Art and Jazz since 1920. With works by major artists such as Otto Dix, Piet Mondrian, Jackson Pollock, Andy Warhol, K.R.H. Sonderborg, A.R. Penck, and Jean-Michel Basquiat, the exhibition demonstrates how jazz provoked a remarkable response in the art scene throughout the twentieth century.
In the 1920s and 1930s jazz from the United States took Europe by storm, conquering the ballrooms and dance halls, bars and cafés, music halls and movie houses. The new music was the first popular phenomenon—it was pop before pop existed—and enthralled the bohemian world and affluent middle class as much as it did adolescents and intellectuals.
With works by major artists such as Otto Dix, Piet Mondrian, Jackson Pollock, Andy Warhol, K.R.H. Sonderborg, A.R. Penck, and Jean-Michel Basquiat, the exhibition "I Got Rhythm. Art and Jazz since 1920" will demonstrate how jazz provoked a remarkable response in the art scene throughout the twentieth century. Even today there is an abundance of examples demonstrating the influence that jazz has on artistic processes, ideas, and production.
A selection of works from the 1920s into the present day will exemplify the close connections and interplay between jazz and artistic trends of the period. On display will be diverse artistic explorations of jazz, starting with paintings of classic modern period continuing with works of European and American postwar abstraction and culminating in contemporary installations and video pieces.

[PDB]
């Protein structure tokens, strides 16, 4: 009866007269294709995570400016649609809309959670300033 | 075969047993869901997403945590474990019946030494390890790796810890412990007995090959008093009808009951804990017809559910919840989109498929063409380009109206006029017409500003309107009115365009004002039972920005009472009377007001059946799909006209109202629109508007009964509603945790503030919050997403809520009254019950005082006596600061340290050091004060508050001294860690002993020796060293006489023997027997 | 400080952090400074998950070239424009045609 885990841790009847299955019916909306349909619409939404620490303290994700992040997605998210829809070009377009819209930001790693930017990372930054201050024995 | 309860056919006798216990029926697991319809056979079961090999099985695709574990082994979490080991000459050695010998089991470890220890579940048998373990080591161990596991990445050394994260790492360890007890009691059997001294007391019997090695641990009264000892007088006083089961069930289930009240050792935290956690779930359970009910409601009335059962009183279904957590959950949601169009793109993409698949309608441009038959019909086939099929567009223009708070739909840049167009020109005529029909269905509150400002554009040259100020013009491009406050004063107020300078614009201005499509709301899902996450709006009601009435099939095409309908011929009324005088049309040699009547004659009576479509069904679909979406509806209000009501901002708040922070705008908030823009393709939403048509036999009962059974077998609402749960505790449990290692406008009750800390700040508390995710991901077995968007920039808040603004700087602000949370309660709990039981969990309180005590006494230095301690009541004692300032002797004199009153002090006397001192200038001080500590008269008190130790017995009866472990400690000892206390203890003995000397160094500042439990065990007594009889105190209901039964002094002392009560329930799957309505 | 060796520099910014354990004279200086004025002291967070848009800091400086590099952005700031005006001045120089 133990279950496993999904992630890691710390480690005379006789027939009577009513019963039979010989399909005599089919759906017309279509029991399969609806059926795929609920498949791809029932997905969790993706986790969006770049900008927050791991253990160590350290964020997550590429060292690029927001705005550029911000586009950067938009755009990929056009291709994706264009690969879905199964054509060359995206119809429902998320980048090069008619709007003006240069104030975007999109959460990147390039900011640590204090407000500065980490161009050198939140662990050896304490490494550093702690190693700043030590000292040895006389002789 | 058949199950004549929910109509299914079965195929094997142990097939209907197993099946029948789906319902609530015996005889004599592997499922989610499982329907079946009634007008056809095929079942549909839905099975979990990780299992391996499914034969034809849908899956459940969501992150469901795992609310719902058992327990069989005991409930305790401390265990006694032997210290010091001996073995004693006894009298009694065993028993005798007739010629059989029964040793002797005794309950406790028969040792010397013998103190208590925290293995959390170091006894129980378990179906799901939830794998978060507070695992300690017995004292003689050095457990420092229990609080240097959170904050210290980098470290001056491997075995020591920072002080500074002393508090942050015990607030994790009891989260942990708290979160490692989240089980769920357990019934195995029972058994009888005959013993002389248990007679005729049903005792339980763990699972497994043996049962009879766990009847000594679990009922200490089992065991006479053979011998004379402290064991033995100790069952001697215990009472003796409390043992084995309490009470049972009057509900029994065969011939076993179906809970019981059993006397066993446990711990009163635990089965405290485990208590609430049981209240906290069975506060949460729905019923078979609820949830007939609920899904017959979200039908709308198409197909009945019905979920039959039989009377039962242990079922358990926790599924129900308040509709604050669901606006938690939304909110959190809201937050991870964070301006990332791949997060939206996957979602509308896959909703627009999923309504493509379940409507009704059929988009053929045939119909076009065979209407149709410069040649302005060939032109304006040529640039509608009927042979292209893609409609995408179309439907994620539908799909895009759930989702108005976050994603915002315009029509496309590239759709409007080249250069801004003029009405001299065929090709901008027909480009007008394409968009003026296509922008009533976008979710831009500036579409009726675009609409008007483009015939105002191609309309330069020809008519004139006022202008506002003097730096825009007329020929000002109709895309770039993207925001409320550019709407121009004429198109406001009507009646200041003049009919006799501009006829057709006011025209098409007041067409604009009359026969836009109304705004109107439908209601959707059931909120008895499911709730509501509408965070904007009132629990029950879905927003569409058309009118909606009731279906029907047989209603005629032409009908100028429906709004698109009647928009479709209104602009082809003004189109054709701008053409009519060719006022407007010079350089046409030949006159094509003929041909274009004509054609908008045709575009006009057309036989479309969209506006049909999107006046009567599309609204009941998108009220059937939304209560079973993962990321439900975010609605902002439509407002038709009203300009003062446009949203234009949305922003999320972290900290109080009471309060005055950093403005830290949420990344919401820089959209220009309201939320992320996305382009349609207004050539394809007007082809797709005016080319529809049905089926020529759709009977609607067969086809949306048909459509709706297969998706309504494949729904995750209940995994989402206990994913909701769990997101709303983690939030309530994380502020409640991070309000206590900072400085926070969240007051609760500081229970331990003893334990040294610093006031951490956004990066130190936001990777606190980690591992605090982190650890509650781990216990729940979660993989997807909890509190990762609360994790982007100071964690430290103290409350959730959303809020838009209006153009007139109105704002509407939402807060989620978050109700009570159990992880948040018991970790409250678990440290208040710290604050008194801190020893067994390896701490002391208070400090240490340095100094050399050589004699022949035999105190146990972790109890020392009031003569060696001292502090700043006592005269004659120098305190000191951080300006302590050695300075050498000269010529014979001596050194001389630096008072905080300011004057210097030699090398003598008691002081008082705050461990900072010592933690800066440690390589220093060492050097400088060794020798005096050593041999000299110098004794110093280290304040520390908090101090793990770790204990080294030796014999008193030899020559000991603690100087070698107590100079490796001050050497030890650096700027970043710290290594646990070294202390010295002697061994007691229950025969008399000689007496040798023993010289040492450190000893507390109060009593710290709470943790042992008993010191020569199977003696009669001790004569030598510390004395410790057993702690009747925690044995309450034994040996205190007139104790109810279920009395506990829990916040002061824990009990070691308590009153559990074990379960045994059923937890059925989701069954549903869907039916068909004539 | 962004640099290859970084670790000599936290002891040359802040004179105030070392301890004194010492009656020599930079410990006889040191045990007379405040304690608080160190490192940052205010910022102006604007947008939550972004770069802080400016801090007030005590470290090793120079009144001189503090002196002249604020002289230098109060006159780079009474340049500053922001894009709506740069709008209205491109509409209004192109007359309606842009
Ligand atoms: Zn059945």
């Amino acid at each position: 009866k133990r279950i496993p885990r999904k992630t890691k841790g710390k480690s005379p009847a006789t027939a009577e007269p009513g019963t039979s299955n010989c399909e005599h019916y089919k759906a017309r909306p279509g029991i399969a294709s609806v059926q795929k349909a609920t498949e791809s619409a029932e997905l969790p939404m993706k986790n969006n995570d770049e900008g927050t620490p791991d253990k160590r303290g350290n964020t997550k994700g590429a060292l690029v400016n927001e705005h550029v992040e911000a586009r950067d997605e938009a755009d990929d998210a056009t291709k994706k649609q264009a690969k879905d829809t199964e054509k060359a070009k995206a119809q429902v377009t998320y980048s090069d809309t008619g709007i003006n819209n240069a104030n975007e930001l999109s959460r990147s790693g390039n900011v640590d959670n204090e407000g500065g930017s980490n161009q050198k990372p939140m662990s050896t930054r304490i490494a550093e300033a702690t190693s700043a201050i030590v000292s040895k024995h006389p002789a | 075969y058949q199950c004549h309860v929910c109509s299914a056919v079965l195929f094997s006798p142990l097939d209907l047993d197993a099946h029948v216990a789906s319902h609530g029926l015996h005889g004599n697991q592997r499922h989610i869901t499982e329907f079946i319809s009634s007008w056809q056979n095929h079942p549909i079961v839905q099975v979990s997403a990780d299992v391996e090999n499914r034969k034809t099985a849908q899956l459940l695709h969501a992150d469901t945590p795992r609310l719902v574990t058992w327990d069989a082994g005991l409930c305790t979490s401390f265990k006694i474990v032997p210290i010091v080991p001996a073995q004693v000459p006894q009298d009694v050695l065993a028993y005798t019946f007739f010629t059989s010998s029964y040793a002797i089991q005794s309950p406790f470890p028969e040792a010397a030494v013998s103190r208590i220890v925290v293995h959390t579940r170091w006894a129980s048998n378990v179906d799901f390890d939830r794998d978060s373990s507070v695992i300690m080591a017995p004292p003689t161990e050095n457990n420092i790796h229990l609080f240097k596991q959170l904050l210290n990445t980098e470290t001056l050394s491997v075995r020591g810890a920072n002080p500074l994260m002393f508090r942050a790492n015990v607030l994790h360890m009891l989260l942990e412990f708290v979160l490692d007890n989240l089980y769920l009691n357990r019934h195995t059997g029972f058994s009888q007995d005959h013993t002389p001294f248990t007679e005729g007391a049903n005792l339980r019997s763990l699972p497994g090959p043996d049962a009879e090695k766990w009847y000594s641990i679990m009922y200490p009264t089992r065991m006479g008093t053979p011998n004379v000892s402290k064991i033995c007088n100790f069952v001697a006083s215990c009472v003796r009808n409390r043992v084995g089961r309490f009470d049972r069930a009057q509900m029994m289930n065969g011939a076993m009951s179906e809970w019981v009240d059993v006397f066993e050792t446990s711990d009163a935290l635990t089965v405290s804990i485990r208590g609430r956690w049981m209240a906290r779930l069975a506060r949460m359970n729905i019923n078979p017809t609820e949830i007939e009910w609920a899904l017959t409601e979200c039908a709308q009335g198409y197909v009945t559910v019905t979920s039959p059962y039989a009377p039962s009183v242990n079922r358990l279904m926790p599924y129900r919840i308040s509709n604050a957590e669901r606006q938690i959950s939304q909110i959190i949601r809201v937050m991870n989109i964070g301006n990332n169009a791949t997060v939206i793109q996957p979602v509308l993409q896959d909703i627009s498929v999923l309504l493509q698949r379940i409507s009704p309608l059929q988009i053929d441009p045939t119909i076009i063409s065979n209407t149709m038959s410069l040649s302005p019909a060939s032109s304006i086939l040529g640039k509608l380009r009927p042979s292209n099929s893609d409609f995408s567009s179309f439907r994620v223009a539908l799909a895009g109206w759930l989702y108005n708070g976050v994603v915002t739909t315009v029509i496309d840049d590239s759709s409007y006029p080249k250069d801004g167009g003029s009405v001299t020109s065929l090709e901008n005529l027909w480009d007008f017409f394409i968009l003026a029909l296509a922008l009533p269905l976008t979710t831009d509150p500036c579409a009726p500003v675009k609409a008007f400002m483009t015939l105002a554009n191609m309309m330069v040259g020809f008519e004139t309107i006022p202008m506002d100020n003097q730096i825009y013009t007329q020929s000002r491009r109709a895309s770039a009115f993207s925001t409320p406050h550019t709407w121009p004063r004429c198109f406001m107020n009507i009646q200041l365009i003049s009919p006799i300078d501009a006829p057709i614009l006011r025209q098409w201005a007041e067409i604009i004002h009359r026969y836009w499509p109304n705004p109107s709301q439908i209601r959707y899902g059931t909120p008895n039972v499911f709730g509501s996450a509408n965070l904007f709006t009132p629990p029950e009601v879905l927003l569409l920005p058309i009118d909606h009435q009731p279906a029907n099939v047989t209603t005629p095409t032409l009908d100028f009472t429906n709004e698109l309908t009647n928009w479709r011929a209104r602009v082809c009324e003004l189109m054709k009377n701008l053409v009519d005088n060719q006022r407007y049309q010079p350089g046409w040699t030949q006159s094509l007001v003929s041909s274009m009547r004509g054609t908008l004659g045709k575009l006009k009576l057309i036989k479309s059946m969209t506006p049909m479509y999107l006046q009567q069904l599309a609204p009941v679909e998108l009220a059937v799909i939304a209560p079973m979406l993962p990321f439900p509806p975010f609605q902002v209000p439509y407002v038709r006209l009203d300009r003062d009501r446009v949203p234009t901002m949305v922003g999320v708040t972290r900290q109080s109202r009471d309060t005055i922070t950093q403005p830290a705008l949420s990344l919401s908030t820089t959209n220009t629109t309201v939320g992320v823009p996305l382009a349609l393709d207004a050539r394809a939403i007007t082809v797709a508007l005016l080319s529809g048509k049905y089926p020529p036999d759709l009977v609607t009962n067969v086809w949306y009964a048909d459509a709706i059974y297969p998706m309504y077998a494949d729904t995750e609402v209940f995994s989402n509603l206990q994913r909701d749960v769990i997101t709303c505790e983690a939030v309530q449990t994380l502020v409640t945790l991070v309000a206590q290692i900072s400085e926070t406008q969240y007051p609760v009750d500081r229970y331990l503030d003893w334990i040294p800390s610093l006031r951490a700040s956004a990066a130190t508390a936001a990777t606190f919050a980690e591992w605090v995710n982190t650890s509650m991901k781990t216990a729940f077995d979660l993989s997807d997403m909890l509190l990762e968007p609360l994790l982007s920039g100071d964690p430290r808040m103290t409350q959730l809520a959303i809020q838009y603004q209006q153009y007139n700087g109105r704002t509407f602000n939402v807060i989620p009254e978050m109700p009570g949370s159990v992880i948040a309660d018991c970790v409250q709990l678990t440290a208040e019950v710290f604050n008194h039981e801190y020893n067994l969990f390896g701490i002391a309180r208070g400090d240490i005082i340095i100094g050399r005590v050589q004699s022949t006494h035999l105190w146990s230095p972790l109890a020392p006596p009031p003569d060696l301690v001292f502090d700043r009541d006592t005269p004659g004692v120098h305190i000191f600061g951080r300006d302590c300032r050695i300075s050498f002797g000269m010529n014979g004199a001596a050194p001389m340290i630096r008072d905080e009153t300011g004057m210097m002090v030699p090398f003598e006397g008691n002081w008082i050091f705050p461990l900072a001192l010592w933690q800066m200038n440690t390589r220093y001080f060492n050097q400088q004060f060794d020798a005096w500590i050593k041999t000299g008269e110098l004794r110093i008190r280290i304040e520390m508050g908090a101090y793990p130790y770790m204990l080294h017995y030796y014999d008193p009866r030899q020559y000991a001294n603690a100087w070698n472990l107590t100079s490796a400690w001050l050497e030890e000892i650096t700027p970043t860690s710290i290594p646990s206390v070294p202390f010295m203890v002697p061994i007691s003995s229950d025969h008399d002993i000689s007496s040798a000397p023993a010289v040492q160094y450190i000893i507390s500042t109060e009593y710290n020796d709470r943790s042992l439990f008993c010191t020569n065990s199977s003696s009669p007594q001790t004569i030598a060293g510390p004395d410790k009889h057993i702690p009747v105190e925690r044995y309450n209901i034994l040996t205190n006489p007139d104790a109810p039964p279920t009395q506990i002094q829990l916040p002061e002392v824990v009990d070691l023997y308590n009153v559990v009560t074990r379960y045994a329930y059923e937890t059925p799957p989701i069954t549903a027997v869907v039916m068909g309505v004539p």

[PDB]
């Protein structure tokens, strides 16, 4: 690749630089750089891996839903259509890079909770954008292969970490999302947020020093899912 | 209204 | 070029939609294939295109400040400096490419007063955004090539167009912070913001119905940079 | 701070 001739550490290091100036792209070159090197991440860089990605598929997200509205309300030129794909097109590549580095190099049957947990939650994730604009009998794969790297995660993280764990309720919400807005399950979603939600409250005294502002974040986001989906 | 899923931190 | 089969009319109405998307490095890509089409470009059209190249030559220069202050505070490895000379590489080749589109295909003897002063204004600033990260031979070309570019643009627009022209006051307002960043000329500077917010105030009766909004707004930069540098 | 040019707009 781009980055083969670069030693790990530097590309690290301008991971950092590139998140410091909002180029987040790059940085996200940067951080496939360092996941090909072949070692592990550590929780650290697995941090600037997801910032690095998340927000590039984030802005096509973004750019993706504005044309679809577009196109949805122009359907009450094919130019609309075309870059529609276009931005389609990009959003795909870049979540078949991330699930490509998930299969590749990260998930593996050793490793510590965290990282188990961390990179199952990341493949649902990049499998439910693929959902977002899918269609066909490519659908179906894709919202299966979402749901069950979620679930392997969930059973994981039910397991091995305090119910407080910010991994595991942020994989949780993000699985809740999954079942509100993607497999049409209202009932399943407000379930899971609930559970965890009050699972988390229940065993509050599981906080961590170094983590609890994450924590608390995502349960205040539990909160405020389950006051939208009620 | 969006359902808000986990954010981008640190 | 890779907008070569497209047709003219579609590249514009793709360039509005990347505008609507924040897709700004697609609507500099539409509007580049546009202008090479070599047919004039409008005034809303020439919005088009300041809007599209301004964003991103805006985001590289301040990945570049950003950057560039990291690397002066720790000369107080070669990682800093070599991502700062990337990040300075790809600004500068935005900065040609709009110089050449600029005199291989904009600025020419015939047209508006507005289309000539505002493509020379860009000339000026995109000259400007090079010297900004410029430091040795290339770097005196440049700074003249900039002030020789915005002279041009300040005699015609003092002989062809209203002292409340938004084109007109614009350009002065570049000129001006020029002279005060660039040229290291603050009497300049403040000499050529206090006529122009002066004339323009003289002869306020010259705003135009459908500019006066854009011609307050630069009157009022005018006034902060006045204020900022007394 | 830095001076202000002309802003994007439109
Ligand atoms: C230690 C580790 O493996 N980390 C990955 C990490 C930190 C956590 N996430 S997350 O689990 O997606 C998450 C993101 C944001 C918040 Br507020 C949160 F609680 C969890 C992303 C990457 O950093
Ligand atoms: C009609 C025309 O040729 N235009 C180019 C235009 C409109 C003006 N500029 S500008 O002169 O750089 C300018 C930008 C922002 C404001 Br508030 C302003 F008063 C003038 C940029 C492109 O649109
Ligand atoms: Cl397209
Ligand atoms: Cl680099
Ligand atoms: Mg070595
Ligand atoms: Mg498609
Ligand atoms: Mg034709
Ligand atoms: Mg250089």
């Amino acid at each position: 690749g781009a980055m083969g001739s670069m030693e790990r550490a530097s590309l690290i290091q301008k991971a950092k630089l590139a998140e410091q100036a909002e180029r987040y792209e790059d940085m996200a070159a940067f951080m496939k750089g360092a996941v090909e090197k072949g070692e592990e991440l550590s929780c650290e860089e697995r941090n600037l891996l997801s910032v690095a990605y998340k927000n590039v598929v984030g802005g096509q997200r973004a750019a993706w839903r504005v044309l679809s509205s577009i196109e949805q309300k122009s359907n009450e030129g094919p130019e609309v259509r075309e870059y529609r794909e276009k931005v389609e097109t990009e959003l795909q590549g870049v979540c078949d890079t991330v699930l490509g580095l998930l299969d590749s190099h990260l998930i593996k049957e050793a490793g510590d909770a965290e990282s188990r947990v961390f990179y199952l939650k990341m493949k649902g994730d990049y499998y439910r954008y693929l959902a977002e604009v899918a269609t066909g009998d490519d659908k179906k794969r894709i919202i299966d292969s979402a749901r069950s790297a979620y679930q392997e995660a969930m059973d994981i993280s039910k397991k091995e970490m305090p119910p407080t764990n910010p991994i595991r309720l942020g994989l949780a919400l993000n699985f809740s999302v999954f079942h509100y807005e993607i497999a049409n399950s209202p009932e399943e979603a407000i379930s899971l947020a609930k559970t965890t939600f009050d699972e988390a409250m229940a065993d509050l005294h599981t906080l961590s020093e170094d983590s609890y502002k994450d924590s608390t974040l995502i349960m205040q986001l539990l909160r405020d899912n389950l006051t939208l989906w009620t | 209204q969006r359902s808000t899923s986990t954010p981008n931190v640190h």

As an accompaniment to the works on display, curated music stations will provide an aural survey of the history of jazz in the twentieth and twenty-first centuries. Supplemented by an extensive accompanying program of concerts and events, "I Got Rhythm" is set to be an absolute cultural highlight of the year 2015.
The exhibition is accompanied by an extensive bilingual catalogue published by Prestel Verlag: "I Got Rhythm. Kunst und Jazz seit 1920", ed. by Ulrike Groos, Sven Beckstette and Markus Müller, german/english, 288 p., ISBN 978-3-7913-5497-2
Image: Romare Bearden, The Savoy, 1975, Fern Karesh Hurst, © VG Bild-Kunst, Bonn 2015
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